|09:00||Automating tasks with the Unix shell|
|11:00||Automating tasks with the Unix shell|
|13:30||Introduction to R|
|15:30||RStudio, R help|
|08:30||Setting up and software installation help|
|09:00||Version control with Git - Intro|
|11:00||Version control with Git - collaboration|
|13:30||Graphing and using packages in R|
|15:30||Making your own R scripts|
We will use this Etherpad for chatting, taking notes, and sharing URLs and bits of code.
You will be able to access wireless internet through eduroam - please check your institution's IT support pages for how to connect. Try to connect to eduroam before you come to the workshop as this saves a lot of time.
To participate in a Software Carpentry workshop, you will need access to the software described below. In addition, you will need an up-to-date web browser.
We maintain a list of common issues that occur during installation as a reference for instructors that may be useful on the Configuration Problems and Solutions wiki page.
Bash is a commonly-used shell that gives you the power to do simple tasks more quickly.
cmdand press [Enter])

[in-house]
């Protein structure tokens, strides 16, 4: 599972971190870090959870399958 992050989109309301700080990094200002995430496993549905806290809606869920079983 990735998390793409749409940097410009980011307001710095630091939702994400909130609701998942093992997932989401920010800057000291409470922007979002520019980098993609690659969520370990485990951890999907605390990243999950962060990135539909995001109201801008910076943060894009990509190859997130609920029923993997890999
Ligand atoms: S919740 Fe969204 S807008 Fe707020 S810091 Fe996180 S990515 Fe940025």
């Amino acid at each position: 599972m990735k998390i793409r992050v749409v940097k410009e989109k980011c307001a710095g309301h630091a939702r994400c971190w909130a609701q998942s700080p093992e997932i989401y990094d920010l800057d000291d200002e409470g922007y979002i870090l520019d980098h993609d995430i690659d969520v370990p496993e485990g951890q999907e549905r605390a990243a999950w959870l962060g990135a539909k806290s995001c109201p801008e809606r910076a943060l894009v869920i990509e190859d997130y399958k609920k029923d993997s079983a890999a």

setx HOME "%USERPROFILE%"
SUCCESS: Specified value was saved.
exitthen pressing [Enter]
This will provide you with both Git and Bash in the Git Bash program.
The default shell in all versions of Mac OS X is Bash, so no
need to install anything. You access Bash from the Terminal
See the Git installation video tutorial
for an example on how to open the Terminal.
You may want to keep
Terminal in your dock for this workshop.
The default shell is usually Bash, but if your
machine is set up differently you can run it by opening a
terminal and typing
bash. There is no need to
Git is a version control system that lets you track who made changes to what when and has options for easily updating a shared or public version of your code on github.com. You will need a supported web browser (current versions of Chrome, Firefox or Safari, or Internet Explorer version 9 or above).